• Second-line systemic therapies were offered to 43% for ADT-only, 29% for EBRT, and 24% for sLND.
    • The median time until the therapies were offered was 28 months for ADT-only, 32 months for EBRT, and 44 months for sLND.
  • Inexplicably, the percent of cancerous lymph nodes outside of the pelvis (% M1a) was not included as a variable to correct for in their multivariable analysis, and was largely ignored.

The authors found an association between MDT and radiographic progression in their retrospective sample of patients. However, it leaves unanalyzed how much of that association is due to the extraordinarily high rate of out-of-pelvis progression already present in the ADT-only treated patients. In fact, it seems likely that that is the reason they didn't receive MDT.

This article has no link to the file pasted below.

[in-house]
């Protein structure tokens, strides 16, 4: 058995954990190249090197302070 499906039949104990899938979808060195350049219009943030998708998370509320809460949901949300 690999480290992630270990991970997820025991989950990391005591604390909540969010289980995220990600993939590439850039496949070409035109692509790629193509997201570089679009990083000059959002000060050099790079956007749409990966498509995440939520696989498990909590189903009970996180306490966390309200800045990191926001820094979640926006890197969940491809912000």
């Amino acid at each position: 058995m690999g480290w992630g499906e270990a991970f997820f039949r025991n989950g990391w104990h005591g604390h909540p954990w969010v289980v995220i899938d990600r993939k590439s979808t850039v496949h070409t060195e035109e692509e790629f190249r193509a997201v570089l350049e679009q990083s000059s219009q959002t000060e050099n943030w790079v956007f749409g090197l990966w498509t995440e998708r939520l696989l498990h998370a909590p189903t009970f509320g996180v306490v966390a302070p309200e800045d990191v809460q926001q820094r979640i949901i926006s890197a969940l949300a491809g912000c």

They also make the same error with respect to castration-resistance and use of second-line therapies that they made in their bone MDT analysis; i.e., they "treated PSA" with their MDT, so they can't use castration-resistance and time to second-line therapy as useful endpoints. Tellingly, radiographic recurrence is similar for ADT-only and sLND, while EBRT is lower, possibly only because of the longer use of adjuvant ADT with EBRT.

Another open question is whether whole pelvic salvage radiation might have been more effective than the limited margins they used at Mayo. With the more accurate PSMA PET scans, ROs are able to treat the entire PLN area with radiation boosts given to the detected ones. The RTOG-consensus treatment area has recently been expanded (see this link). It's important that patients understand the detection limits of even the best PSMA PET scan: metastases smaller than 4 mm, and those that put out only small amounts of PSA remain invisible.